(Photo provided by lalesio.blogspot.com)
With the first semester of Dr. Ramon Torrecilha’s term as Westfield State University President coming to a close, his influence on campus has not gone unnoticed. From selfies with various students and staff members, to traveling to meet with of Alumni groups and sports teams, Torrecilha has been making an honest and concerted effort to acquaint himself with our humble campus.
Some may argue, though, that the distance between the Horace Mann Center—where Torrecilha’s office is currently situated—and our main campus could, unfortunately, hinder Torrecilha’s potential growth as president.
“I would like for the President’s office to be in the library. Libraries are important, and you all spend some time in the library. That’s the closest I can get to you. I can’t be in your classrooms, but I could be in the library,” Torrecilha said at the Feb. 23 meeting of the Student Government Association.
This potential move to the main campus would come with many changes for the current layout as we know it, particularly in the library. Though it is hard to determine exactly where Dr. Torrecilha would like to see his future office, there have been many speculations. Potential Presidential Office changes to affect Westfield State campus
Some early rumors involved a move to the sixth floor of the stacks. The sixth floor currently houses the Ely Library archives, as well as the offices of many library employees, including Assistant Library Director Carolyn Clini. When approached about the potential move, Clini pointed out that a move to the sixth floor would likely be costly due to the need for moving the temperature-controlled area that houses the library’s archive collection.
Further speculation indicates that the potential move could be to the fifth floor of the stacks. At the current time, the fifth floor is home to several of the library’s important collections, including science, medicine, and technology. A potential move to the fifth floor would mean either moving those books or simply condensing the library’s collection from five floors to four.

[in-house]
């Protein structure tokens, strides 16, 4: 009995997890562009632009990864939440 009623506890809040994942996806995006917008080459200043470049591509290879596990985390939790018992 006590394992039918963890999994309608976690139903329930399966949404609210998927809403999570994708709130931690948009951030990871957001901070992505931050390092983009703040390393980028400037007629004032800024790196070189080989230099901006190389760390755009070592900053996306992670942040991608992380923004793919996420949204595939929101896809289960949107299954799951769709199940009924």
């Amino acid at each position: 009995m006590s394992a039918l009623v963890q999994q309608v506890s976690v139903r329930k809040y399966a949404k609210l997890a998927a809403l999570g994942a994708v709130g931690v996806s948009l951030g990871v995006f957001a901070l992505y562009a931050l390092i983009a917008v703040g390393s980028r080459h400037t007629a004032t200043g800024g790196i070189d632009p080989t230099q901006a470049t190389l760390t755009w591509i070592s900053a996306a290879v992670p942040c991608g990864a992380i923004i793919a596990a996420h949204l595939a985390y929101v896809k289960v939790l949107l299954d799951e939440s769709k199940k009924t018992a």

Clini stated that though the task of weeding the collection to include only enough material for four floors would be tedious, it is absolutely feasible. Other library employees also expressed concern for the workload that the move would entail, but agreed that the cause was important.
“I think it’s certainly an interesting idea and very important that the President be able to integrate his office into the main campus if that’s something he hopes to do,” said Library Assistant Heather Dunfee.
Though many support the idea of Dr. Torrecilha and his staff occupying a more central space on campus, WSU students have also expressed concerns.
“I like the fact that [Torrecilha] wants to be on campus, but I don’t think the library is the right place. I think that if I saw the president in the library, I would be distracted from my studies rather than be focused, which is the main purpose of using the library,” said student Maddie Creamer.
In addition to these concerns, there is the issue of the already-limited study space available in the current library set-up. Unfortunately, the library lacks the space needed to comfortably accommodate the various students who use it daily to work, offering only about 20 tables and averaging four seats per table for a campus of over 5,500 students.
The availability of student study areas is also expected to diminish with the recent announcement of the new Center for Undergraduate Research and Creative Work. At the current time, the Center’s proposed location is expected to be in the mezzanine level of the library, where about nine study tables are currently stationed. With the library quickly becoming the hub of so many activities other than studying, it is easy to understand student concern.
When reviewing the many different ways the campus community could be influenced by Dr. Torrecilha’s move to campus, any student can notice that the positives and negatives seem to be equal. President Torrecilha’s move to campus would certainly have a positive impact; however, concerns about space and distractions make it believable to foresee negative repercussions as well. Undoubtedly, it will be interesting to see what the ultimate decision is.